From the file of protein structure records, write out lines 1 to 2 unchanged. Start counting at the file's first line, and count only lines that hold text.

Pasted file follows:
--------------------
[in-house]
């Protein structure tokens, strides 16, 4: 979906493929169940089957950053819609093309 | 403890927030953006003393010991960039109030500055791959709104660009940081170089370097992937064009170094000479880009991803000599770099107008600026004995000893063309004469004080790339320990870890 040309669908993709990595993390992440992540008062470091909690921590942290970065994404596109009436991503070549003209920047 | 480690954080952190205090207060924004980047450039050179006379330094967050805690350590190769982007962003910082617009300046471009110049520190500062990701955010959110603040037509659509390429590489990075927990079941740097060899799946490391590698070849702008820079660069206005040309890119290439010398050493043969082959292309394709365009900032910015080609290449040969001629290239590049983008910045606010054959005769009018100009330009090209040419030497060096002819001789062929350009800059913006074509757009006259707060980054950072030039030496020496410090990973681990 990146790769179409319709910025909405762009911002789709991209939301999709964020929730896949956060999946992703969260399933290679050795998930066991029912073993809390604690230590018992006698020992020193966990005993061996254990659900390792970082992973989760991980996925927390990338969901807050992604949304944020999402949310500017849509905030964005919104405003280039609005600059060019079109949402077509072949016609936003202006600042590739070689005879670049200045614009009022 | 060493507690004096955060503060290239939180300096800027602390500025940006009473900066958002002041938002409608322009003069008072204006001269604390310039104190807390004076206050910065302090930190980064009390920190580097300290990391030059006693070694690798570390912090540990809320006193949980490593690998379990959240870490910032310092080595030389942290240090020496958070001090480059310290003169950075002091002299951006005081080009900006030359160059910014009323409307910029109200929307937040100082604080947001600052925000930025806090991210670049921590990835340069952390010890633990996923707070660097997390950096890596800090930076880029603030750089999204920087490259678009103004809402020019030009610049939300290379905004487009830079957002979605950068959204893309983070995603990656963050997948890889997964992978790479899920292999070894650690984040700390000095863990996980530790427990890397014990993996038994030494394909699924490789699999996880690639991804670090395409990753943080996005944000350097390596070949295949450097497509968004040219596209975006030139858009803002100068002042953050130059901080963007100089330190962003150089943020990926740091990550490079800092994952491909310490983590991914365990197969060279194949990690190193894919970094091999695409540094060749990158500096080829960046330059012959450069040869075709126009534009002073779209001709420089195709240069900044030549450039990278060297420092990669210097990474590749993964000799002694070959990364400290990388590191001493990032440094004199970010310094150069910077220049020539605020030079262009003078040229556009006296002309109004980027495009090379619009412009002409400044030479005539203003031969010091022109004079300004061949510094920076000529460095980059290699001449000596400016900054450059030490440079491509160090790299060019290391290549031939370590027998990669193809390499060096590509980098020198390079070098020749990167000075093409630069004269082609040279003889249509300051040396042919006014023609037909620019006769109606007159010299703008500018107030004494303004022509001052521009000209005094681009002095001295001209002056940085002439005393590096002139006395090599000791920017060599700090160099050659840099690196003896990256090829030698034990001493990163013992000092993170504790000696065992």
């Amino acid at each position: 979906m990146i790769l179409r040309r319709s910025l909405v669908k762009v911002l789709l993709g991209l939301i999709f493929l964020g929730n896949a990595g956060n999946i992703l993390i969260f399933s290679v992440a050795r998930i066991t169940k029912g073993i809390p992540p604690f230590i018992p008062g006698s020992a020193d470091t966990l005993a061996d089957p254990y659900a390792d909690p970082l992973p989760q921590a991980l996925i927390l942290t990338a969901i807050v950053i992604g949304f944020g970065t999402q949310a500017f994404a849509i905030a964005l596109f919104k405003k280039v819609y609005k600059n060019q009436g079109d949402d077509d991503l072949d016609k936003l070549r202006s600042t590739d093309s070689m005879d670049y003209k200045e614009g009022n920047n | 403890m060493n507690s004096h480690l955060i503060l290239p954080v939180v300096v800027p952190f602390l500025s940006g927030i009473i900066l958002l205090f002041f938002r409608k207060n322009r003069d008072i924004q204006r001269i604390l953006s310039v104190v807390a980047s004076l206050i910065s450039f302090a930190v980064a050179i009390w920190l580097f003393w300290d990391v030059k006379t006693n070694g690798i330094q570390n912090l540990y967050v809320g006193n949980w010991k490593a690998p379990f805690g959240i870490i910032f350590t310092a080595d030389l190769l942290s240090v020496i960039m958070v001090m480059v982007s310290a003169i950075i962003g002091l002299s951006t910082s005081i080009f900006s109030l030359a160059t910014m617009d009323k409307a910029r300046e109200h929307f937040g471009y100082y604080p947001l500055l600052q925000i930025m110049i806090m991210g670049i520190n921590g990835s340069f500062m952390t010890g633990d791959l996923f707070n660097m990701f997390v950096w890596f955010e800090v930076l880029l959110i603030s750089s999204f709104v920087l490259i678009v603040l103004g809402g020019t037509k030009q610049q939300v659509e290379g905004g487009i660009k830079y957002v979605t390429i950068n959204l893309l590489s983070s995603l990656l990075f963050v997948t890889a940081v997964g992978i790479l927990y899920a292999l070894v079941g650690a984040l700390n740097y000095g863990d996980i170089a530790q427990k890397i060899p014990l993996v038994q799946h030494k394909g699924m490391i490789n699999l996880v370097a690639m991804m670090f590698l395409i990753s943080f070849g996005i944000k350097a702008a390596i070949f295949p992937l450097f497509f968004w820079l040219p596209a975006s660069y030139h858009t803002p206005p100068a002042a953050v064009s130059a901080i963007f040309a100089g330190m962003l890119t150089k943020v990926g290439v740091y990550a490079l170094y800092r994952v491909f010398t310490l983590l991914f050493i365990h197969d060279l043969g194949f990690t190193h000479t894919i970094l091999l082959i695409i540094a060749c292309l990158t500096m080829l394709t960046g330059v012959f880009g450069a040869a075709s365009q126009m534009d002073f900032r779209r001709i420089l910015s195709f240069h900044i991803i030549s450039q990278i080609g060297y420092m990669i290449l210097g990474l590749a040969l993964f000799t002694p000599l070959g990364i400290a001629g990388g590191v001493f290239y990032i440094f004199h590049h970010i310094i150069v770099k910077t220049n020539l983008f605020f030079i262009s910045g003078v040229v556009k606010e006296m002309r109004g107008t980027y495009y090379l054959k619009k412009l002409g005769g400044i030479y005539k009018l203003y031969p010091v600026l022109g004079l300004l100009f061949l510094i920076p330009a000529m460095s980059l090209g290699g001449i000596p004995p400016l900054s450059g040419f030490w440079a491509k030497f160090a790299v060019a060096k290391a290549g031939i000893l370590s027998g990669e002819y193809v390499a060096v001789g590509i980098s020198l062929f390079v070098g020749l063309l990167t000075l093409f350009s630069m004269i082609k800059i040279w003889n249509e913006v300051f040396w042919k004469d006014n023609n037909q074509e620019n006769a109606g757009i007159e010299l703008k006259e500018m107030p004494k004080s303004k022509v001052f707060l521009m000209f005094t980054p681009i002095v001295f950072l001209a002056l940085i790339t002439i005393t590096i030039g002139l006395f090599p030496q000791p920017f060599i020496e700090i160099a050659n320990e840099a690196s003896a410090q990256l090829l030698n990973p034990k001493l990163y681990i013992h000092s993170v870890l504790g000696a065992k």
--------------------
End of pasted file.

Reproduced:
[in-house]
């Protein structure tokens, strides 16, 4: 979906493929169940089957950053819609093309 | 403890927030953006003393010991960039109030500055791959709104660009940081170089370097992937064009170094000479880009991803000599770099107008600026004995000893063309004469004080790339320990870890 040309669908993709990595993390992440992540008062470091909690921590942290970065994404596109009436991503070549003209920047 | 480690954080952190205090207060924004980047450039050179006379330094967050805690350590190769982007962003910082617009300046471009110049520190500062990701955010959110603040037509659509390429590489990075927990079941740097060899799946490391590698070849702008820079660069206005040309890119290439010398050493043969082959292309394709365009900032910015080609290449040969001629290239590049983008910045606010054959005769009018100009330009090209040419030497060096002819001789062929350009800059913006074509757009006259707060980054950072030039030496020496410090990973681990 990146790769179409319709910025909405762009911002789709991209939301999709964020929730896949956060999946992703969260399933290679050795998930066991029912073993809390604690230590018992006698020992020193966990005993061996254990659900390792970082992973989760991980996925927390990338969901807050992604949304944020999402949310500017849509905030964005919104405003280039609005600059060019079109949402077509072949016609936003202006600042590739070689005879670049200045614009009022 | 060493507690004096955060503060290239939180300096800027602390500025940006009473900066958002002041938002409608322009003069008072204006001269604390310039104190807390004076206050910065302090930190980064009390920190580097300290990391030059006693070694690798570390912090540990809320006193949980490593690998379990959240870490910032310092080595030389942290240090020496958070001090480059310290003169950075002091002299951006005081080009900006030359160059910014009323409307910029109200929307937040100082604080947001600052925000930025806090991210670049921590990835340069952390010890633990996923707070660097997390950096890596800090930076880029603030750089999204920087490259678009103004809402020019030009610049939300290379905004487009830079957002979605950068959204893309983070995603990656963050997948890889997964992978790479899920292999070894650690984040700390000095863990996980530790427990890397014990993996038994030494394909699924490789699999996880690639991804670090395409990753943080996005944000350097390596070949295949450097497509968004040219596209975006030139858009803002100068002042953050130059901080963007100089330190962003150089943020990926740091990550490079800092994952491909310490983590991914365990197969060279194949990690190193894919970094091999695409540094060749990158500096080829960046330059012959450069040869075709126009534009002073779209001709420089195709240069900044030549450039990278060297420092990669210097990474590749993964000799002694070959990364400290990388590191001493990032440094004199970010310094150069910077220049020539605020030079262009003078040229556009006296002309109004980027495009090379619009412009002409400044030479005539203003031969010091022109004079300004061949510094920076000529460095980059290699001449000596400016900054450059030490440079491509160090790299060019290391290549031939370590027998990669193809390499060096590509980098020198390079070098020749990167000075093409630069004269082609040279003889249509300051040396042919006014023609037909620019006769109606007159010299703008500018107030004494303004022509001052521009000209005094681009002095001295001209002056940085002439005393590096002139006395090599000791920017060599700090160099050659840099690196003896990256090829030698034990001493990163013992000092993170504790000696065992």